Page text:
WASHINGTON -- The Nationals named infielder Steve Lombardozzi their Minor League Player of the Year and right-hander Brad Peacock their Minor League Pitcher of the Year for the 2011 season. Both players are now in the Major Leagues.
Lombardozzi hit a combined .309 with eight home runs, 52 RBIs and 30 stolen bases in 134 games this season with Triple-A Syracuse and Double-A Harrisburg. Lombardozzi posted a .997 fielding percentage, committing just two errors in 597 chances while playing second base, shortstop and third base.
Peacock was an Eastern League All-Star and a participant in this season's XM All-Star Futures Game.
Peacock to likely make a start this coming week
WASHINGTON -- Nationals right-hander Brad Peacock most likely will not pitch in relief when right-hander Stephen Strasburg makes his second start of the season on Sunday, according to manager Davey Johnson.
Instead, Peacock likely will get a start against the Mets this coming week at Citi Field in New York. That would mean that a pitcher already in the rotation would have to be pushed back. Johnson has not announced the date that Peacock will make his first Major League start.
Peacock threw a bullpen session on Friday and plans to have another session Sunday before making the start.
Peacock last pitched on Tuesday, the same day that Strasburg pitched, against the Dodgers. Peacock pitched 1 1/3 innings, allowing a run on four hits in a 7-3 loss.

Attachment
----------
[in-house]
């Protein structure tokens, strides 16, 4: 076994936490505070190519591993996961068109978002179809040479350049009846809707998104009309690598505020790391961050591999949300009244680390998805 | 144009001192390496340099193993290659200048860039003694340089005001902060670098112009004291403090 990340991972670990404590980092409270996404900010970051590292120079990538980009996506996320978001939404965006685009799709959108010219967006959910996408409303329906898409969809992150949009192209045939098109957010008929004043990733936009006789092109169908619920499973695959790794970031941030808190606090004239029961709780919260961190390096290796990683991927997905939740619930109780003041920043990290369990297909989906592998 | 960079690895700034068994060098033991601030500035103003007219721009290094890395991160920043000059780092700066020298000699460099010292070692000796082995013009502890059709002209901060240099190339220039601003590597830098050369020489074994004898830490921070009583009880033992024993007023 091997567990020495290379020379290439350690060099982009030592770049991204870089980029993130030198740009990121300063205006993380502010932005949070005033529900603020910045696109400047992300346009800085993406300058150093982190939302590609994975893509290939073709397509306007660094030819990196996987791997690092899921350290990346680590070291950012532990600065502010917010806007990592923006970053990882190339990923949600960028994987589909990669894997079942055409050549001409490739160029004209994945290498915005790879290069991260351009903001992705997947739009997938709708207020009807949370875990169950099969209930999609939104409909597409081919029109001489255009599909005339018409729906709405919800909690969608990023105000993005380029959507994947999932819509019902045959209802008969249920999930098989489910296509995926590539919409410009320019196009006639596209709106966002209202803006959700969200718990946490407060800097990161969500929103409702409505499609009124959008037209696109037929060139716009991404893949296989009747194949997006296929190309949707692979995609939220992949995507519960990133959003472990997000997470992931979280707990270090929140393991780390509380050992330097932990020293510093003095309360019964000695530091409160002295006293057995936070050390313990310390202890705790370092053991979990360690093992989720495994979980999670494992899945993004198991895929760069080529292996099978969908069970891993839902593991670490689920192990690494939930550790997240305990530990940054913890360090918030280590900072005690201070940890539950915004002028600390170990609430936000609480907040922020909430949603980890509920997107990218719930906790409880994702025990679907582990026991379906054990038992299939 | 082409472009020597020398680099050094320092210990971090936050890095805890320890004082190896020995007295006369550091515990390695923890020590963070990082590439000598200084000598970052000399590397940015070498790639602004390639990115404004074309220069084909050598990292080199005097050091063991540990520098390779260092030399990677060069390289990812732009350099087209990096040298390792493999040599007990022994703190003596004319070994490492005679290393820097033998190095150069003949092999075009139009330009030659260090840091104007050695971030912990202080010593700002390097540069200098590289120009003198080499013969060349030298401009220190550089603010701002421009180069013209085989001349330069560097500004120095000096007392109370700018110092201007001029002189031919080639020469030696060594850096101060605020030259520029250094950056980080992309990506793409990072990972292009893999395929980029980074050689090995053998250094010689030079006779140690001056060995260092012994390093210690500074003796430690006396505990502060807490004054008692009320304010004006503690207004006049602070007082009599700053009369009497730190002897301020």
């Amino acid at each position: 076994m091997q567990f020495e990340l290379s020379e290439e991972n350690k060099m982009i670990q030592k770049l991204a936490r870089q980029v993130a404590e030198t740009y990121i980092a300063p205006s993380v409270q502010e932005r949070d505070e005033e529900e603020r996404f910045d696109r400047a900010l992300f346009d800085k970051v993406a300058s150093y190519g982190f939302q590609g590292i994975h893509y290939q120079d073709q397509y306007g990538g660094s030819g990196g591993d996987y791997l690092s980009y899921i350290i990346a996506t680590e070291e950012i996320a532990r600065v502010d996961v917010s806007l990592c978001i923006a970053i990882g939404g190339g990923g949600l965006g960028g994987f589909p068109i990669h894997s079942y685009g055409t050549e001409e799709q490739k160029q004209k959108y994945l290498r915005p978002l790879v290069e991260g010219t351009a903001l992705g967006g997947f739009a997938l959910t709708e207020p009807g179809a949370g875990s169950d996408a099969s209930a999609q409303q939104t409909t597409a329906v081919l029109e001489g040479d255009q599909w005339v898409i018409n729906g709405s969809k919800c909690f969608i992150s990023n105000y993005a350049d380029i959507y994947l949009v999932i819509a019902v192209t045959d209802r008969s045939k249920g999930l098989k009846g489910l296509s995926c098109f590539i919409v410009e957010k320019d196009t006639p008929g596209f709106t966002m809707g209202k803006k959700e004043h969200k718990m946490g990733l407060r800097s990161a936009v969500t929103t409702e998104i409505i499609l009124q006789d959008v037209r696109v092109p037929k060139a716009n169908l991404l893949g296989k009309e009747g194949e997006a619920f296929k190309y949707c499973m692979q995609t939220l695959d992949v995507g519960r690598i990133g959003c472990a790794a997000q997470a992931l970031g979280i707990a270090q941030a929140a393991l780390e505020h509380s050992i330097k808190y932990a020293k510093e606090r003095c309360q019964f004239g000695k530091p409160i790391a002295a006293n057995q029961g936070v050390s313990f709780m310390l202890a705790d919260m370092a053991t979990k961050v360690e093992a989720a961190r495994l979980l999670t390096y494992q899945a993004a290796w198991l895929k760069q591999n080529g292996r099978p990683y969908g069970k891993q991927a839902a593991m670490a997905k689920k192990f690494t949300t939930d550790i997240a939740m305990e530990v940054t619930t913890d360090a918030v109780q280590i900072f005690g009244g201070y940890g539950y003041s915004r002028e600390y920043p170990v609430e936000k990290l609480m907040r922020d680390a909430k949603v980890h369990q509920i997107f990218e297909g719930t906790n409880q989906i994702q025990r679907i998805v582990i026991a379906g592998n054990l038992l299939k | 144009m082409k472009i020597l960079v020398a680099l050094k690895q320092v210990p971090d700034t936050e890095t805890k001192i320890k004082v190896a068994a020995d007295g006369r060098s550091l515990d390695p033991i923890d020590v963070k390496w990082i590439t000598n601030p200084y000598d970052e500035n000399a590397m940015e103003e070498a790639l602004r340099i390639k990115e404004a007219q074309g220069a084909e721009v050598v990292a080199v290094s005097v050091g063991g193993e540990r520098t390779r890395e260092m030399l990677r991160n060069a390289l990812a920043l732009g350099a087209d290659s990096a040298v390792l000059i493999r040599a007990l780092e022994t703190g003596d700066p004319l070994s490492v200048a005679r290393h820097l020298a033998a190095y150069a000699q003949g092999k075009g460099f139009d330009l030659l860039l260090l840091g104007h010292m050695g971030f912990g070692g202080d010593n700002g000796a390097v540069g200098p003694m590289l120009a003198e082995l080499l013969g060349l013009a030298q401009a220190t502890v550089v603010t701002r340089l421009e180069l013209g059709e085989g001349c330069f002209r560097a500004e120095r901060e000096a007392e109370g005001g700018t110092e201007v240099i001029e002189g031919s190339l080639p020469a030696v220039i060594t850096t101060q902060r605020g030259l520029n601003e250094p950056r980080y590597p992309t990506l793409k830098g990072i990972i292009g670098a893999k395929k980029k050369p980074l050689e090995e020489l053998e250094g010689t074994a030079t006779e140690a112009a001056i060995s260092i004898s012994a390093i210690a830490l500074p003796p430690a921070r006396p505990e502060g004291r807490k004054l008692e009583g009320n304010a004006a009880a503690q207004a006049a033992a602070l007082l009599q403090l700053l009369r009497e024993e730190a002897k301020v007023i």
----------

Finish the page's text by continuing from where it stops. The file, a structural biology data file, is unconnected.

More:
"That was unfair to begin with," Johnson said about Peacock pitching in relief. "I think we are going to have a start [for him] in about three or four days.
Peacock went a combined 15-3 with a 2.39 ERA and 177 strikeouts in 25 games in 2011 with Syracuse and Harrisburg. Peacock, 23, ranks among all Minor League pitchers in wins (tied for second), strikeouts per nine innings (sixth, 10.86) and strikeouts (seventh).
Johnson wants more production from bench
WASHINGTON -- The Nationals arguably have the weakest bench in the National League, statistically speaking. Entering Saturday's action, Washington pinch-hitters are 31-for-171 [.181] with two home runs and 11 RBIs.
The bench was constructed of speed and defense, which manager Davey Johnson is not a fan of. Johnson, who took over as manager in June, wants a bench that can produce runs.
"Last I looked, we were last [in pinch-hitting] by a good margin in our league for production," Johnson said. "We only have  ribbies off the bench, and that is not going to cut it."
While he didn't ignore the bench, Johnson said he spent a lot of time trying to get an understanding of the team's bullpen.
"I really spent my time trying to understand the pitching staff and maybe tweaking it here and there, putting guys in roles and trying to solidify their roles," Johnson said. "I feel like I'm closer to where I want to be on that. I have a good grasp on that going forward.
"Where I haven't spent a lot of time is with the offense. That's something that I have a comfort zone on coming out of Spring Training, and I don't do much during the year. I'm now focusing on some individual guys and talking to them, their approach and things like that. I want to get them to understand more about what they are thinking about when they go up there."
It will be interesting to see what the Nationals will do with their bench during the offseason. Excluding their recent callups, only Jesus Flores, the team's backup catcher, is not a free agent. Outfielder Jonny Gomes could be a free agent if the team doesn't pick up his option.
Bill Ladson is a reporter for MLB.com and writes an MLBlog, All Nats All the time He also could be found on Twitter @WashingNats. This story was not subject to the approval of Major League Baseball or its clubs.